If you are not familiar with high-temperature, short-time pasteurization on-farm pasteurizers, 72C for 15 seconds are the "normal" temperatures and times used to process waste milk for feeding calves. Batch pasteurizing waste milk is usually done at a lower temperature for longer period of time, 145F for 30 minutes.

What do I conclude based on their findings? Given normal on-farm processing of waste milk containing antibiotic residues there is virtually no effect of the pasteurization process on the antibiotics in this milk. That is, after pasteurization these antibiotics remained effective in suppressing the growth of certain sensitive species of bacteria.

From a management point of view, therefore, I am inclined to recommend that sources of waste milk with high concentrations of antibiotics be diverted from the "calf milk" supply. The single most obvious source is the first milking after cows have been treated with an intra-mammary infusion of mastitis drugs - milk it out down the drain.

Just more food for thought for calf managers.

Thursday, January 21, 2016

Using Refractometers for a Calf Operation

Good short article on using refractometers for a calf operation appears in the January 19, 2016 issue of Progressive Dairyman (pages 35-37) [available online at, click on magazine and follow prompts. 

Andy Beckel does a good job of summarizing these topics:
  • Uses for a calf operation
  • Choose the right tool
  • Set your protocols
  • Clean, clean, clean
  • Calibrate
  • Act on the results
His table comparing three different kinds of refractometers is easy to read and helpful in comparing
  1. cost
  2. accuracy
  3. temperature self-adjusting
  4. method
  5. ease of cleaning
  6. advantages
  7. disadvantages.


Monday, January 18, 2016

Feeding Transition Milk to Young Dairy Calves

What milk is “Transition” milk? The very first milking is fed as “first-feeding” colostrum to newborn calves. Most commonly the milk from the second, third and fourth milking is called “transition milk.”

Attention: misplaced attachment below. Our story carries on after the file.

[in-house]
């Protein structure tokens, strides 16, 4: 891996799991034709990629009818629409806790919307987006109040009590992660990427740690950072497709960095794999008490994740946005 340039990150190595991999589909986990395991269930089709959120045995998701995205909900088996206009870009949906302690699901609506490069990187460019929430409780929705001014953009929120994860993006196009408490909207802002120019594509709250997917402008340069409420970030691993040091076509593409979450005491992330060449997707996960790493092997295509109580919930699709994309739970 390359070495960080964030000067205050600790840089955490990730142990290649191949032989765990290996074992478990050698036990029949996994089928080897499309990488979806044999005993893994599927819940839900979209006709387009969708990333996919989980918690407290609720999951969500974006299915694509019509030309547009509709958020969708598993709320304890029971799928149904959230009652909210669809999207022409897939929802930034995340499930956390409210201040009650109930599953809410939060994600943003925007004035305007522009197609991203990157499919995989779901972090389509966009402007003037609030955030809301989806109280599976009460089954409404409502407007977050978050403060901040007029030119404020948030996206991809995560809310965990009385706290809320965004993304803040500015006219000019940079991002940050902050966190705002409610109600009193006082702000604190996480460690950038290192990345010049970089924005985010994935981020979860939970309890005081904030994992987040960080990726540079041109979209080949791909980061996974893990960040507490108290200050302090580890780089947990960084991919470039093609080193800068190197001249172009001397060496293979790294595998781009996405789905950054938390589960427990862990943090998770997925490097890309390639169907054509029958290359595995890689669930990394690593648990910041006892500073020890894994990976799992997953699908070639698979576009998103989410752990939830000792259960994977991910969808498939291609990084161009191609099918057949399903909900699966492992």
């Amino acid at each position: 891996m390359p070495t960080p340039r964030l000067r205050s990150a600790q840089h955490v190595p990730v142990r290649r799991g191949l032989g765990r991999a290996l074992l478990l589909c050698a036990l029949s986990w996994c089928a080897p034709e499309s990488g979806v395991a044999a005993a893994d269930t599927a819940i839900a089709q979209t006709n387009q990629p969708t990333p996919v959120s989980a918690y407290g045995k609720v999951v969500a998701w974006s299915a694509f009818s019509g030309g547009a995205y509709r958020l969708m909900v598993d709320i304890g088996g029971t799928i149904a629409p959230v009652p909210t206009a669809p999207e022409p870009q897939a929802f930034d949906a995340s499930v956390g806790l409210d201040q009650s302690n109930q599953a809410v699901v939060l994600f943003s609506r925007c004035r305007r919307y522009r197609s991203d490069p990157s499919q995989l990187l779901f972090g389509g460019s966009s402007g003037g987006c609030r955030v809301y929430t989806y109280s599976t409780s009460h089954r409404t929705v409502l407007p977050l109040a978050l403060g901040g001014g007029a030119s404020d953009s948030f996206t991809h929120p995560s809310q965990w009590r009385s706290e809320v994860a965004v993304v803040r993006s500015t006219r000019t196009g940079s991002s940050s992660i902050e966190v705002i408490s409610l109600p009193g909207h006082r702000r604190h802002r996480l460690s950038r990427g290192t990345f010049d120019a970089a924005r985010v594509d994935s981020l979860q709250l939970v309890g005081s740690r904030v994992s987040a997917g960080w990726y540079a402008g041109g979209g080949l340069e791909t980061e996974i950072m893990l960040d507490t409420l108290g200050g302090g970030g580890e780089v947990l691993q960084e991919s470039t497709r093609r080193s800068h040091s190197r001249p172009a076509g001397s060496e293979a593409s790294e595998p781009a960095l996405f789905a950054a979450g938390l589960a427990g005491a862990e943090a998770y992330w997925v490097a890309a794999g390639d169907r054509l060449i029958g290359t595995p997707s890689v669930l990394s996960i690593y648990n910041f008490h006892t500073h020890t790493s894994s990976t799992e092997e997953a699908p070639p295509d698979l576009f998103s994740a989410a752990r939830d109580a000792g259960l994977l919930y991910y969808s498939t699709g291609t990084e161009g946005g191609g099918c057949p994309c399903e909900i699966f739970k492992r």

There are some dairies that include the fifth and sixth milking as well. It can be blended with any first-milking that is either too low in antibodies to feed at first feeding or is excess. 

If colostrum is not checked for antibody concentration some farms put all of their heifer colostrum into this pool as well. 

This new resource at looks like this:

Feeding Transition Milk and Colostrum To Young Dairy Calves 

  • How to make feeding transition milk practical 
  • Advantages of feeding transition milk and colostrum 
  • Disadvantages of feeding transition milk and colostrum 
This new resource can be found at with the title, "Transition Milk Feeding."
The link is: 

Or, click HERE

Related resources on colostrum are in the Calf Facts resource library  - the resource sheets are arranged in alphabetical order - just scroll down to the twenty-four colostrum entries.

Friday, January 15, 2016

Stress Management for Heifers

Many stresses occur in the first few months of a calf's life. Just being born is a huge stress. We have only limited control over that one. 

Other stresses, however, are the result of management decisions. Managed one way, too many stresses can be too large and occur too close to each other. 

Better management has the potential to reduce these stresses and, certainly, spread them out over time.

A new resource is now available at that looks like this:

Stress Management for Heifers 
  • Why is stress undesirable? 
  • Reducing stresses and spreading them out 
  • Stacking stresses is the granddaddy of all mistakes for stress management. 
The link to this resource is:

or you can go there by clicking HERE.

Thursday, January 14, 2016

Navels: What's Normal and Abnormal?

Knowing the difference between normal and abnormal is the basis for timely diagnosis and treatment of navel infections. 

The new resource at looks like this:

Navels What’s Normal and Abnormal?